Your online profile is not just your LinkedIn profile. It also is your activity, and everything the comes up when you do an Internet search on your name – media mentions, publications, social media activity. I once saw an executive search almost derailed because an internet search brought up a controversial comment by the candidate on a common online community (think Quora or Reddit). Some employers dig deep into your online activity. In addition, if your job or industry entails online activity – e.g., marketing, technology, media – your own online profile and activity is a reflection of your work.

Have you run an Internet search on yourself? Do you have a Google alert on your name? Is your online profile optimized?

3 – Work sample

Your online profile may already include work samples, such as a website you worked on, a report you wrote or a presentation you delivered. If you don’t want to broadcast these so publicly, you should at least have them readily available upon request. More and more employers are asking for a sample of work related to the job opening at hand.

This is partly to shave off time in the hiring process – by looking at samples in advance, employers can make even more cuts before the interview process. Asking for work samples also differentiates candidates who are willing and able to go the extra step to land the job. Candidates unwilling to provide a work sample might not be that interested in the job. Candidates unable to provide a work sample might not have the experience they claim. Better to find out now before investing any more hiring resources into that candidate.

Do you have tangible samples of your work? If you don’t yet have a portfolio of projects you have worked on, start curating now.

4 – Skills test

For a digital marketing job, candidates were sent two sample emails from a direct response campaign and asked to evaluate which was stronger and why. This gave a window into how they might design a direct response email. For a fundraising role, candidates were asked to write an introduction letter to a large donor asking for a meeting. For an executive role to lead a regional office, candidates were asked for a letter of intent to outline their particular interest in the organization.

Unlike the work sample which is something you have already done, the skills test is something completed during the hiring process and directly related to the job opening. Over the years, I have found more and more companies including a test of some kind. Many companies give a test after an initial phone screen, but some companies start with the test before any interviews. Most of these tests don’t take a lot of time, but similar to the work sample, they are effective in weeding out candidates unwilling or unable to go the extra mile.

How would you fare in a skills test for a job or company you want? Do you have the skills to do the job right now? Career changers, you cannot present like you need to learn on the job (a common mistake that career changers make!). Do you know enough about the company to write a letter of intent or outreach to its key customers?

5 – Recorded interview

Even if a company doesn’t ask for any of the above and jumps right to the interview, it still might not be the person-to-person interview you are expecting, but a recorded interview using an online service, such as Big Interview or InterviewStream. With these online services, companies pre-record screening questions and candidates conduct the interview remotely. While this simulates a first-round interview, it still requires extra work on behalf of the candidate.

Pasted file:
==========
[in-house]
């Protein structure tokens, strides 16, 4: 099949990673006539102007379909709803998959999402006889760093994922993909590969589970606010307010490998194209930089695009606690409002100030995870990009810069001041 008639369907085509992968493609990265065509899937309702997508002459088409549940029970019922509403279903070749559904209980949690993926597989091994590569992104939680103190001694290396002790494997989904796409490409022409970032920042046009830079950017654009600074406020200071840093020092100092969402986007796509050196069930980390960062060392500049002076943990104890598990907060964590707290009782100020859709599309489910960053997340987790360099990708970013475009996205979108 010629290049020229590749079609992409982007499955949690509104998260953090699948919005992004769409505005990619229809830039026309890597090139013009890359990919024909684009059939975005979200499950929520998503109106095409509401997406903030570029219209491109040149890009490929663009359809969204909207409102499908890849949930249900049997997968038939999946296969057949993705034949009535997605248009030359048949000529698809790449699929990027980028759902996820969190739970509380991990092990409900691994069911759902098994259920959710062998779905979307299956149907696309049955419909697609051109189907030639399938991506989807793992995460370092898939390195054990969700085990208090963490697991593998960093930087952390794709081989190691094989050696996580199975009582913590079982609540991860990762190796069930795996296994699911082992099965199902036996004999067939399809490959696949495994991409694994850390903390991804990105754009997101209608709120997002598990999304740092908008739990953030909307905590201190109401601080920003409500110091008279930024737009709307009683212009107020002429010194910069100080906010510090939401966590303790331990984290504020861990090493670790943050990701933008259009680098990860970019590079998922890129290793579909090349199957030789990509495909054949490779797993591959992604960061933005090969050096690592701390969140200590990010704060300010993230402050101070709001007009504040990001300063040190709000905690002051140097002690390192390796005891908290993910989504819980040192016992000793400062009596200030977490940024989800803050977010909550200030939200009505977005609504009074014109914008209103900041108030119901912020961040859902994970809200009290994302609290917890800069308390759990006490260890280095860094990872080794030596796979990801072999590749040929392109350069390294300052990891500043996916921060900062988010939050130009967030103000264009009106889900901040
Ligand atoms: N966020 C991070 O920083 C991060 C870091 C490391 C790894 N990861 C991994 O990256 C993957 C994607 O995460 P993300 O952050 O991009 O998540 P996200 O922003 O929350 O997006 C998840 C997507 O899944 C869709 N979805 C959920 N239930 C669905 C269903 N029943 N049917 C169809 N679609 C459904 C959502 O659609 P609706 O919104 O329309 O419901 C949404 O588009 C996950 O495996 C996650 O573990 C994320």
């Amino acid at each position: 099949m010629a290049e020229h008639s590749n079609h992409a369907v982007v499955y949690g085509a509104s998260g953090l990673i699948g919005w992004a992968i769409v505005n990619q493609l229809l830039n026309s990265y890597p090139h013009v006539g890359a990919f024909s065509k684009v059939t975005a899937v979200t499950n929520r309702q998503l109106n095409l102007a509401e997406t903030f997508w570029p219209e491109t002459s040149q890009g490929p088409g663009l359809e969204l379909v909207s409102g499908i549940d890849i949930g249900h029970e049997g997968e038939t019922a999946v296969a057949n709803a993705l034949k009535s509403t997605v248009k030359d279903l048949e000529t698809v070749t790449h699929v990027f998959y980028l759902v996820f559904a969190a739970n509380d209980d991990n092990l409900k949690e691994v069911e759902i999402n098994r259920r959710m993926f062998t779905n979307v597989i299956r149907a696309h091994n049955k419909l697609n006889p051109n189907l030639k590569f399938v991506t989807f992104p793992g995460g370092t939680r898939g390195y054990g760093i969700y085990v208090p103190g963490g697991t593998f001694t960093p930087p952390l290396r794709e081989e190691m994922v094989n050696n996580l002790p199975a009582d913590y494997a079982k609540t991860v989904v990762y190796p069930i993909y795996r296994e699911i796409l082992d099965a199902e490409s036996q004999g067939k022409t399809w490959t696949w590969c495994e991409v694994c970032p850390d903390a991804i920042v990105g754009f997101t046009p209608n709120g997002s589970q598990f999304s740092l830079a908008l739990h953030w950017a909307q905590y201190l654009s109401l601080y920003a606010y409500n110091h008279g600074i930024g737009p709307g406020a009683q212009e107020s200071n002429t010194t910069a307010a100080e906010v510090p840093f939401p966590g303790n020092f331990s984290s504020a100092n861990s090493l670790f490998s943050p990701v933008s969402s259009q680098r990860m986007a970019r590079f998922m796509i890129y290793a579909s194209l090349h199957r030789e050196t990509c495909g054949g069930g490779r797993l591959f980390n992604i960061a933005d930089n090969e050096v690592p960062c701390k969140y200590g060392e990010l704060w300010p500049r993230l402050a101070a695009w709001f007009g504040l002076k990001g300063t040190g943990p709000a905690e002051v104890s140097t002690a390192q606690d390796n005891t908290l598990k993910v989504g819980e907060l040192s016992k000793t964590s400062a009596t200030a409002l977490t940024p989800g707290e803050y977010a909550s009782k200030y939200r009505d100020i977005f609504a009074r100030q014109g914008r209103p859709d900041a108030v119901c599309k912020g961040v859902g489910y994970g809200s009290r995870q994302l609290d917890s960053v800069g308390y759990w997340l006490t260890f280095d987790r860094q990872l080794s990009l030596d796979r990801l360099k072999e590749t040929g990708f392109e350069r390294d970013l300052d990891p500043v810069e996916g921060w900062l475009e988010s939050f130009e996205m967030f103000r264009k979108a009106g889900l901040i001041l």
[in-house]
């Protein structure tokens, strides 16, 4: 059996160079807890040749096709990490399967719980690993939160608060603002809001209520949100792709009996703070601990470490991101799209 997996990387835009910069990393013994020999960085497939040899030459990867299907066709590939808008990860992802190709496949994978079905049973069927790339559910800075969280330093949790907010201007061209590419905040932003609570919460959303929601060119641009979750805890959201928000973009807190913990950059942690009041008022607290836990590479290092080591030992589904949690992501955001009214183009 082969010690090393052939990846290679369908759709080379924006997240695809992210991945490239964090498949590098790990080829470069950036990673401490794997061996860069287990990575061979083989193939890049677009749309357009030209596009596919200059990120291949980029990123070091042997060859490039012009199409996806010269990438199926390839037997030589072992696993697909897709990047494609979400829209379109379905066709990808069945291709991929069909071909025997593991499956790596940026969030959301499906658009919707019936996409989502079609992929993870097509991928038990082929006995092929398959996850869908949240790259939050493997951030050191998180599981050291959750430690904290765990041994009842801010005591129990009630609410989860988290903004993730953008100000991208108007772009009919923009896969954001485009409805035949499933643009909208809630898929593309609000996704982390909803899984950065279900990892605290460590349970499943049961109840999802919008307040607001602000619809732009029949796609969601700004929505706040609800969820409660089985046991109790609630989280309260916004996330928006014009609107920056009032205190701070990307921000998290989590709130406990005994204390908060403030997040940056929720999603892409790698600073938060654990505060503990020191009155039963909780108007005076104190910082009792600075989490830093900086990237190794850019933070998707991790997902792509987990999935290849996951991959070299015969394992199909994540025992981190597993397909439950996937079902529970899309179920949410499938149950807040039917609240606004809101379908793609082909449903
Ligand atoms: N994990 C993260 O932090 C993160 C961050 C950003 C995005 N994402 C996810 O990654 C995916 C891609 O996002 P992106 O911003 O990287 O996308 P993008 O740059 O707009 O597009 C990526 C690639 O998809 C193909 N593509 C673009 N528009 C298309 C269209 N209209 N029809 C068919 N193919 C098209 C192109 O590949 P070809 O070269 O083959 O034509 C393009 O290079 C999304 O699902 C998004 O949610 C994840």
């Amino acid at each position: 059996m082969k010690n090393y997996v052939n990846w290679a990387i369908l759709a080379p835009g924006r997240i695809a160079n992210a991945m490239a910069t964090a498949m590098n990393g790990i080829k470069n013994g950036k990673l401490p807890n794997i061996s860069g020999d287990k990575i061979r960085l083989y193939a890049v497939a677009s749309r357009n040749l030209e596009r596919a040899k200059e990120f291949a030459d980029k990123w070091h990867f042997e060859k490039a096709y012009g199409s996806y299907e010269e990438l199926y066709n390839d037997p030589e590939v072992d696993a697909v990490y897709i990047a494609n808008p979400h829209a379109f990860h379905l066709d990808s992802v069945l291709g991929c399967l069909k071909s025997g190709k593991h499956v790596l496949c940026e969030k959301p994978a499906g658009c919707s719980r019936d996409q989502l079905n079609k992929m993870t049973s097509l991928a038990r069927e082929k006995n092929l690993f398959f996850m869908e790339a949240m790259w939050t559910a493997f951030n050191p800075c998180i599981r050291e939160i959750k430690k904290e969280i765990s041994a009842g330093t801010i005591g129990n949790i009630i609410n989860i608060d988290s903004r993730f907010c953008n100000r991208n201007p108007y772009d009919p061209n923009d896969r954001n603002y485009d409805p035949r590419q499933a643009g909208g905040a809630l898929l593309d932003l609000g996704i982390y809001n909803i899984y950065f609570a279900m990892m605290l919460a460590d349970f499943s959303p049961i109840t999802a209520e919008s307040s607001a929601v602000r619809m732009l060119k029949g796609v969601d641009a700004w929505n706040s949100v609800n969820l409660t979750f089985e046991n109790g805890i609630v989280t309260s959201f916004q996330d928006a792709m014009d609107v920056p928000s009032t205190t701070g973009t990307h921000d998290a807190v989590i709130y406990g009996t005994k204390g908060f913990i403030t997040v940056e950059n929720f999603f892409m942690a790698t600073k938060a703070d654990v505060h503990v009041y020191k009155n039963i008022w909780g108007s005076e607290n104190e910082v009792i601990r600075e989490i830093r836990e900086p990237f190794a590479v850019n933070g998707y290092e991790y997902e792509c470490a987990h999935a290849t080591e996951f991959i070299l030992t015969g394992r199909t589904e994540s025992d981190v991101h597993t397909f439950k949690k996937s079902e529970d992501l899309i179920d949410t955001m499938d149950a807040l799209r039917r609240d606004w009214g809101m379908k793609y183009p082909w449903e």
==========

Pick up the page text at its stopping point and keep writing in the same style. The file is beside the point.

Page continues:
Video interviews are not the same as live or phone interviews and require different preparation. You will have to learn how to use the specific technology for whatever interview recording platform the employer decides to use. Like a skills test or work sample, you have an extra step to complete before any chance of meeting someone at the company.

Are you prepared for a recorded video interview? For which jobs and companies are you willing to go the extra step?


Companies are asking for more upfront, and you decline at your peril

I once interviewed a marketing candidate who refused to take an Excel-based marketing test that would have taken less than 15 minutes. She said she was insulted to have to take it given her years of marketing experience, but since she initially asked me to send her the test, I wonder if she didn’t think she would do well. Regardless, she didn’t move forward in the process because my client only wanted to look at candidate resumes, along with their marketing test score.

I once recommended a friend to a consulting job, and the hiring company was using a video interview platform and also asked for a letter of interest and work sample. That’s three extra steps, but none of these were particularly hard or time-consuming. Video interviews typically have fewer than 10 questions, if not five.

A letter of interest is a cover letter but focused on interest for that job and company – you should have a template that can be tweaked in short order. Job seekers should always have work samples. Yet my friend refused to comply, stating that if the company were serious about her they would be willing to consider her on her resume alone.

That’s a dare that could cost her an interview. Yes, extra steps take time, but not that much time if you really know the job and want the company – which is precisely why these extra steps are becoming more common. If you are unwilling to go the extra mile, you may not move forward to the interview process.